October 26, 2012
Food Fight Friday: Elk Tenderloin vs. Caribou Pot Roast
By David Draper
I’ve never met deputy editor Colin Kearns’s brother Brian, but I can tell he’s my kind of guy. If his Facebook photos are any indication, he spends his time roasting whole hogs, going on BBQ-fueled road trips and otherwise leading a damn fine life. In short, I want to be him, especially after seeing his submission for this week’s Food Fight, which I’m predicting will slaughter my simple pot roast. But then, Brian’s a chef, so I don’t mind losing to a pro.
David’s Caribou Pot Roast
I don’t eat a lot of roasts. Generally shoulder meat and the tougher cuts from the hindquarters either get ground for sausage or sliced for jerky. Still, a long-simmered chunk of meat does sound good from time to time, especially this time of year. Luckily, I had a netted roast still in the freezer from my last caribou hunt (which was longer ago than I care to admit). I rubbed the roast with salt, pepper, and a selection of spices, browned it on all sides, and braised the meat along with potatoes, carrots and corn for a few hours in antelope stock.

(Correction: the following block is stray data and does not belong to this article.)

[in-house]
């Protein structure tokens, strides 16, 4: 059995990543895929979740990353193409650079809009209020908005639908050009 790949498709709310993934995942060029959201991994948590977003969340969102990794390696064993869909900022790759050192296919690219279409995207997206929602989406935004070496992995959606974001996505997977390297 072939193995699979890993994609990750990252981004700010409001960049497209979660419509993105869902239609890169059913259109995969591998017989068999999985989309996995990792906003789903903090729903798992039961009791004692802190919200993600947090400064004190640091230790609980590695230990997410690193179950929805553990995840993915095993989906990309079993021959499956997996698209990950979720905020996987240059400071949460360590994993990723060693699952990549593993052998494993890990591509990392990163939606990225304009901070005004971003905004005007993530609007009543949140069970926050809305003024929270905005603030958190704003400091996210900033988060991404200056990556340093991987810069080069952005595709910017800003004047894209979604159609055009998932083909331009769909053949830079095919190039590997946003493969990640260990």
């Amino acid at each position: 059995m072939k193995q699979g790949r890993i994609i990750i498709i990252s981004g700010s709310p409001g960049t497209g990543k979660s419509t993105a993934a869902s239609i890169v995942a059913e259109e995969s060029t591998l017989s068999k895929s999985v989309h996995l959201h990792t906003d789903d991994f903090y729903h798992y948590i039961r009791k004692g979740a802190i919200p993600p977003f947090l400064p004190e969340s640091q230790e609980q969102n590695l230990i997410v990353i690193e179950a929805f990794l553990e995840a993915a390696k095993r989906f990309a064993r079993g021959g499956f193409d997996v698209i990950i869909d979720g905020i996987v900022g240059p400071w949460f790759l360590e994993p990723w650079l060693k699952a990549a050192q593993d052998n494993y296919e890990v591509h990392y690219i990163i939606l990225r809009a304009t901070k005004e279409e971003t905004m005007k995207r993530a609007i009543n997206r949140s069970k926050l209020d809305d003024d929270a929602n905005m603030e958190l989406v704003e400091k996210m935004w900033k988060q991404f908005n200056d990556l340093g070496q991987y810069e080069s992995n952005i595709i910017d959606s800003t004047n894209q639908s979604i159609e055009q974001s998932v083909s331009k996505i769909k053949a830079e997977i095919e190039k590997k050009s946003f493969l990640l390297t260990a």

Brian’s Elk Tenderloin
I’m the chef at a country club in Arkansas, and this tenderloin came from an elk shot in Montana by the son of one the club’s members. I marinated the elk in soy sauce, mushroom stock, garlic, shallots, and Cabernet Sauvignon. Then I vacuumed sealed the loin with some of the marinade and cooked it in a water bath at 122 degrees for about two hours. I pulled the meat out of the water, cut open the bag, and seared the loin over medium high heat until caramelized. I sliced the tenderloin and served it with sweet potato purée, braised turnip greens, and a Cabernet and red currant sauce.